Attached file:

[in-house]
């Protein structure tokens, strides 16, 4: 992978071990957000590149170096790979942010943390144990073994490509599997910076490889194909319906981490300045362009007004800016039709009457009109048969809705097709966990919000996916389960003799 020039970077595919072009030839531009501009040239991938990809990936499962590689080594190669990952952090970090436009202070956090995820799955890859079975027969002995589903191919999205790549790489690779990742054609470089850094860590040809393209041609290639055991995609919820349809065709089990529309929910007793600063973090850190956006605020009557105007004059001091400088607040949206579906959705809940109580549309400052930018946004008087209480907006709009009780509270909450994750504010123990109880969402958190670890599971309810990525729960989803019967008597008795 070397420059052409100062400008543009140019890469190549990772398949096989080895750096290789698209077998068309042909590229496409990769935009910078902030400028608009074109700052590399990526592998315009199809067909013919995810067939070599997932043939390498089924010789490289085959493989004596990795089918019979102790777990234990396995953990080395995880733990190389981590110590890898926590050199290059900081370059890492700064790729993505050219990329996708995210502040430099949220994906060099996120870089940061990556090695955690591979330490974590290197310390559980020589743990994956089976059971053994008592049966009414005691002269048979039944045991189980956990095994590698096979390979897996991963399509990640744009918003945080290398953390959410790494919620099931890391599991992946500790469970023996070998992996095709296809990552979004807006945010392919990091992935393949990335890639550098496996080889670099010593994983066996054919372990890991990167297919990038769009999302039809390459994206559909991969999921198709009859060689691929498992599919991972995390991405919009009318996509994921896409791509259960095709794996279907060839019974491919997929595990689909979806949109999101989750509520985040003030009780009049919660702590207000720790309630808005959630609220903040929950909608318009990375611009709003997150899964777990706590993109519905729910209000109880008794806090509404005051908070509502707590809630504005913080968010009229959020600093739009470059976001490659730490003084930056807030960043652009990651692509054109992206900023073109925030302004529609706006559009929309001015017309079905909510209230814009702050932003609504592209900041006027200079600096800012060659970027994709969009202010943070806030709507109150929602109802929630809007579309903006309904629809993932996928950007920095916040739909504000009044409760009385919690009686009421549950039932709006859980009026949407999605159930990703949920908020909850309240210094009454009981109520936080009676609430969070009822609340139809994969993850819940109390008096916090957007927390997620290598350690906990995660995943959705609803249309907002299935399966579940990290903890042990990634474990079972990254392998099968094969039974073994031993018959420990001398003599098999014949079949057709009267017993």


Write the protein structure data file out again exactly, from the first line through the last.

[in-house]
């Protein structure tokens, strides 16, 4: 992978071990957000590149170096790979942010943390144990073994490509599997910076490889194909319906981490300045362009007004800016039709009457009109048969809705097709966990919000996916389960003799 020039970077595919072009030839531009501009040239991938990809990936499962590689080594190669990952952090970090436009202070956090995820799955890859079975027969002995589903191919999205790549790489690779990742054609470089850094860590040809393209041609290639055991995609919820349809065709089990529309929910007793600063973090850190956006605020009557105007004059001091400088607040949206579906959705809940109580549309400052930018946004008087209480907006709009009780509270909450994750504010123990109880969402958190670890599971309810990525729960989803019967008597008795 070397420059052409100062400008543009140019890469190549990772398949096989080895750096290789698209077998068309042909590229496409990769935009910078902030400028608009074109700052590399990526592998315009199809067909013919995810067939070599997932043939390498089924010789490289085959493989004596990795089918019979102790777990234990396995953990080395995880733990190389981590110590890898926590050199290059900081370059890492700064790729993505050219990329996708995210502040430099949220994906060099996120870089940061990556090695955690591979330490974590290197310390559980020589743990994956089976059971053994008592049966009414005691002269048979039944045991189980956990095994590698096979390979897996991963399509990640744009918003945080290398953390959410790494919620099931890391599991992946500790469970023996070998992996095709296809990552979004807006945010392919990091992935393949990335890639550098496996080889670099010593994983066996054919372990890991990167297919990038769009999302039809390459994206559909991969999921198709009859060689691929498992599919991972995390991405919009009318996509994921896409791509259960095709794996279907060839019974491919997929595990689909979806949109999101989750509520985040003030009780009049919660702590207000720790309630808005959630609220903040929950909608318009990375611009709003997150899964777990706590993109519905729910209000109880008794806090509404005051908070509502707590809630504005913080968010009229959020600093739009470059976001490659730490003084930056807030960043652009990651692509054109992206900023073109925030302004529609706006559009929309001015017309079905909510209230814009702050932003609504592209900041006027200079600096800012060659970027994709969009202010943070806030709507109150929602109802929630809007579309903006309904629809993932996928950007920095916040739909504000009044409760009385919690009686009421549950039932709006859980009026949407999605159930990703949920908020909850309240210094009454009981109520936080009676609430969070009822609340139809994969993850819940109390008096916090957007927390997620290598350690906990995660995943959705609803249309907002299935399966579940990290903890042990990634474990079972990254392998099968094969039974073994031993018959420990001398003599098999014949079949057709009267017993």